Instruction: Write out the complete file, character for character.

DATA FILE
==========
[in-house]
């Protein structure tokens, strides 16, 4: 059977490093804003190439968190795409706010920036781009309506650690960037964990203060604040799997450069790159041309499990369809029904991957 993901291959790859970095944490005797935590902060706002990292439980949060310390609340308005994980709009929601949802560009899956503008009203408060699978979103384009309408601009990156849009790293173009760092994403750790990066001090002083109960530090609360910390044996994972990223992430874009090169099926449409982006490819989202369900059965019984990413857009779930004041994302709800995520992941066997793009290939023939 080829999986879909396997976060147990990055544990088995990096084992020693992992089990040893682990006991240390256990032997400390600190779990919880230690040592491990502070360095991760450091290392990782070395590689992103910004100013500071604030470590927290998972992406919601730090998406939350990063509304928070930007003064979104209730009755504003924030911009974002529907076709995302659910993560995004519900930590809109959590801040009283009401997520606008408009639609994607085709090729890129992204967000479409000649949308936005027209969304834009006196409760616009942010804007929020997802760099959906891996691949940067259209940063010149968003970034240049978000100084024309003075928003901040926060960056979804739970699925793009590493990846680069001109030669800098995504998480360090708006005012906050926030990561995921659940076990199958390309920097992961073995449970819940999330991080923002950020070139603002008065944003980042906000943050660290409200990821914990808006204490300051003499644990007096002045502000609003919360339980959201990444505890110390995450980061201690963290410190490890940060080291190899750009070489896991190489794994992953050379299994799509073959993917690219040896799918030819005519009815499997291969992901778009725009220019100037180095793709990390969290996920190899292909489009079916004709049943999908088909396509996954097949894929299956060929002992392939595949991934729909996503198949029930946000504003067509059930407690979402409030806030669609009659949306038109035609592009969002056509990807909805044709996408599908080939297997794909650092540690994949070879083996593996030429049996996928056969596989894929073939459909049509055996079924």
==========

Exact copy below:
[in-house]
């Protein structure tokens, strides 16, 4: 059977490093804003190439968190795409706010920036781009309506650690960037964990203060604040799997450069790159041309499990369809029904991957 993901291959790859970095944490005797935590902060706002990292439980949060310390609340308005994980709009929601949802560009899956503008009203408060699978979103384009309408601009990156849009790293173009760092994403750790990066001090002083109960530090609360910390044996994972990223992430874009090169099926449409982006490819989202369900059965019984990413857009779930004041994302709800995520992941066997793009290939023939 080829999986879909396997976060147990990055544990088995990096084992020693992992089990040893682990006991240390256990032997400390600190779990919880230690040592491990502070360095991760450091290392990782070395590689992103910004100013500071604030470590927290998972992406919601730090998406939350990063509304928070930007003064979104209730009755504003924030911009974002529907076709995302659910993560995004519900930590809109959590801040009283009401997520606008408009639609994607085709090729890129992204967000479409000649949308936005027209969304834009006196409760616009942010804007929020997802760099959906891996691949940067259209940063010149968003970034240049978000100084024309003075928003901040926060960056979804739970699925793009590493990846680069001109030669800098995504998480360090708006005012906050926030990561995921659940076990199958390309920097992961073995449970819940999330991080923002950020070139603002008065944003980042906000943050660290409200990821914990808006204490300051003499644990007096002045502000609003919360339980959201990444505890110390995450980061201690963290410190490890940060080291190899750009070489896991190489794994992953050379299994799509073959993917690219040896799918030819005519009815499997291969992901778009725009220019100037180095793709990390969290996920190899292909489009079916004709049943999908088909396509996954097949894929299956060929002992392939595949991934729909996503198949029930946000504003067509059930407690979402409030806030669609009659949306038109035609592009969002056509990807909805044709996408599908080939297997794909650092540690994949070879083996593996030429049996996928056969596989894929073939459909049509055996079924």